Tuesday, May 3, 2011
Sometimes I Miss My Uterus. Period.
(Frida Kahlo Uterus Plushie compliments of Regretsy)
It still catches me off guard.
Suddenly, I find myself craving a cheeseburger smothered in chocolate. I start to miss people I never even liked. At the same time, I’m convinced I could teach a week-long seminar called “F-You! Recovery From People Pleasing.” Immersed in a strange blend of fierce and tender, maternal and homicidal feelings, I cry at soft rock and infomercials. I unbutton my jeans and wonder if it’s that time of the month. From 13 until 31, the seismic shift in my emotional landscape was signaled by a monthly red flag-- that arrived in my own underpants. But not anymore.
Four years ago, my period vanished with a bang. On Cinco de Mayo in 2007, I was T-boned at an intersection on the way home from getting a mani-pedi at a salon downtown. I don’t normally care about my nails, but I had just had my sixth miscarriage and a thoughtful friend felt like I needed a little extra TLC. At the time of the accident, there was still a baby inside me, scheduled to be removed, along with my uterus, at the end of the week. On the stretcher, I held onto the one positive thought I could conjure: “My cuticles looked great!” But everything else looked pretty grim. After getting my bangs and bruises bandaged up, I checked back into the same hospital, three days later, for a hysterectomy.
In most regards, I was more than ready to part ways with my uterus. For as long as I could remember I’d suffered terrible pain from fibroids. And six miscarriages was six too many. Because my uterus was sent to pathology the same week my family car was sold for parts at the city junkyard, I decided I would not be looking at minivans. That Mother’s Day, I chose the most adorable hunk of metal with wheels I could find in the tri-city area: a 2003 diesel Volkswagen New Beetle. And my son’s car seat fit perfectly in the back.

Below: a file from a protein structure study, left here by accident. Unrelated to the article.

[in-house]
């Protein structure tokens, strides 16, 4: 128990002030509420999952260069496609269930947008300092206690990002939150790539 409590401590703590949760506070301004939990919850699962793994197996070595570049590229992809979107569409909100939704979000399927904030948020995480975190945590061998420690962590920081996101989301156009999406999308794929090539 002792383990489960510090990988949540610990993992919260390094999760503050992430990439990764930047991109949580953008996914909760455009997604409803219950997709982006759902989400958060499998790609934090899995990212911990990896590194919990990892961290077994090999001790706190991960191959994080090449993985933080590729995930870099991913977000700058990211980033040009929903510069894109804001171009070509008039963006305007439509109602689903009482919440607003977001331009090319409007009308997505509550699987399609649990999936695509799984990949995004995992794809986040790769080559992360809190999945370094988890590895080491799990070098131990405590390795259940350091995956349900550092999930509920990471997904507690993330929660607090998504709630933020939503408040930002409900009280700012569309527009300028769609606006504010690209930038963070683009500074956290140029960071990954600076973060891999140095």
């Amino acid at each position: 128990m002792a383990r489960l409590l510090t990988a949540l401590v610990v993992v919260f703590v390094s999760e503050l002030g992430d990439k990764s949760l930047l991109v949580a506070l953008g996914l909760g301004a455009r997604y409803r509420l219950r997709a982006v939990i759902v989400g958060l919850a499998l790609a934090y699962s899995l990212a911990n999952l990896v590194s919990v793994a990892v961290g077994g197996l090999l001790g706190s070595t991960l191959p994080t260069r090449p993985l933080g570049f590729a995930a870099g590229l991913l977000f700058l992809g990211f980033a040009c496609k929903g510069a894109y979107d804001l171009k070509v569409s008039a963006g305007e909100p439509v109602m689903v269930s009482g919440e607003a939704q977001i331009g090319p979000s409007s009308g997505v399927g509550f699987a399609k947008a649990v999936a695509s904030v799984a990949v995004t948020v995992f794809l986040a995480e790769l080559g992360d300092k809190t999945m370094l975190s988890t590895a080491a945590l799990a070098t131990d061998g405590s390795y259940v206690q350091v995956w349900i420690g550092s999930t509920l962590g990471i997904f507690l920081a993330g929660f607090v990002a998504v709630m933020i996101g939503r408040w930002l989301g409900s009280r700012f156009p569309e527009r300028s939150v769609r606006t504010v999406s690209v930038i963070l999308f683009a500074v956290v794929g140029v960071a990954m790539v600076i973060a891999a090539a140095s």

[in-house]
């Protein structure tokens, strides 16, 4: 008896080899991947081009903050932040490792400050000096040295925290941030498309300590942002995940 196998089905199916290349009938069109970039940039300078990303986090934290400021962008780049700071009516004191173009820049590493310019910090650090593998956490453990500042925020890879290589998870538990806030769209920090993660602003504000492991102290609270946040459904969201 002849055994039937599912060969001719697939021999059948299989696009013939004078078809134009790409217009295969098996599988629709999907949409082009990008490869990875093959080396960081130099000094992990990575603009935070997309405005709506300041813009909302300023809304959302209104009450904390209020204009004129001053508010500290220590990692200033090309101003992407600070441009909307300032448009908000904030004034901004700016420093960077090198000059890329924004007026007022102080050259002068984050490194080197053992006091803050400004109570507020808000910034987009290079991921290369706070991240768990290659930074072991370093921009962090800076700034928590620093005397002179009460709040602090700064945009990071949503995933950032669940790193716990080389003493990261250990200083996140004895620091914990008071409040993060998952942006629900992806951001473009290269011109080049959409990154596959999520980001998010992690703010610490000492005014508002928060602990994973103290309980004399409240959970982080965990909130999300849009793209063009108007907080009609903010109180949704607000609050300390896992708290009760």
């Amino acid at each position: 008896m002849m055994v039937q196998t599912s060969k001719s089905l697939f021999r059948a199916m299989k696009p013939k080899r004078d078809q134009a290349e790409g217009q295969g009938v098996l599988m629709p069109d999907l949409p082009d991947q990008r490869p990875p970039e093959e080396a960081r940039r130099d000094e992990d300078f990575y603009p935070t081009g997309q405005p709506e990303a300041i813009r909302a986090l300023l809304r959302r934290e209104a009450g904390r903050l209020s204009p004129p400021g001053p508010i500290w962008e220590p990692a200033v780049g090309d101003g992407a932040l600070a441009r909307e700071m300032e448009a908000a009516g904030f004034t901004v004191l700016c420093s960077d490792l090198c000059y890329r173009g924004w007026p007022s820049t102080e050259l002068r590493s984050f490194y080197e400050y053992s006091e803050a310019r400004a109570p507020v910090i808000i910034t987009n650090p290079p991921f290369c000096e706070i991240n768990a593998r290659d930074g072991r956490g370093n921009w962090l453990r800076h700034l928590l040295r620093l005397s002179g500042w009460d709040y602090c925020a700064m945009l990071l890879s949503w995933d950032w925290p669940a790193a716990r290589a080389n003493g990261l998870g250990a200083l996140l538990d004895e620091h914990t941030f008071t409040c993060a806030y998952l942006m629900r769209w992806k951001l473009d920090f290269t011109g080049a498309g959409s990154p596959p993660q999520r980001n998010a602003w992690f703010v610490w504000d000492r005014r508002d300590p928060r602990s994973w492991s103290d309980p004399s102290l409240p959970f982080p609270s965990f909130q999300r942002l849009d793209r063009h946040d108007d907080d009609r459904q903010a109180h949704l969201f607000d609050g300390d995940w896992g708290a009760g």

Slowly, over the last few years, I have come to terms with raising an only child. The grief I initially felt at not being able to give him a sibling has been replaced by acceptance, relief and even gratitude. I know now how fortunate we are to have one vibrant, beautiful, healthy boy. And honestly, I really don’t miss poop-filled diapers, sleepless nights or trying to get work done with another human being attached to my ankle. At six, my son is a full-fledged human being who is actually quite fun to hang out with. I am an extremely lucky mom. And I think that my shiny tomato red bug is as good a trade-in on my uterus as I am going to get.
But sometimes, to my surprise, I actually miss having a period. Without its regularity, my life often feels like one long run-on sentence. I don’t miss the monthly cocktail of ibuprofen and acetaminophen, the heating pads, the boiling hot Epsom salt baths that took the pain away as long as I was in them, but there are things I do. I miss the excuse and the explanation, the cycle, the rhythm, the idea of the blood in my body being connected to the moon, to the tides and to the women with whom I spend my time.
A few months ago, I took my son to the play area of the local mall. As I watched him jump repeatedly off the head of an enormous green turtle, I started to cry uncontrollably. And then it occurred to me. I texted a girlfriend. “Do you have your period?” I asked. “Because I’m crying at the mall.”
“Yes,” she texted back. “And I’m crying at home.” Immediately, I felt better. I felt connected to something bigger than myself, part of an invisible network of support accessible to me if I asked for it. I was still all me and all woman... with a little help from my friends.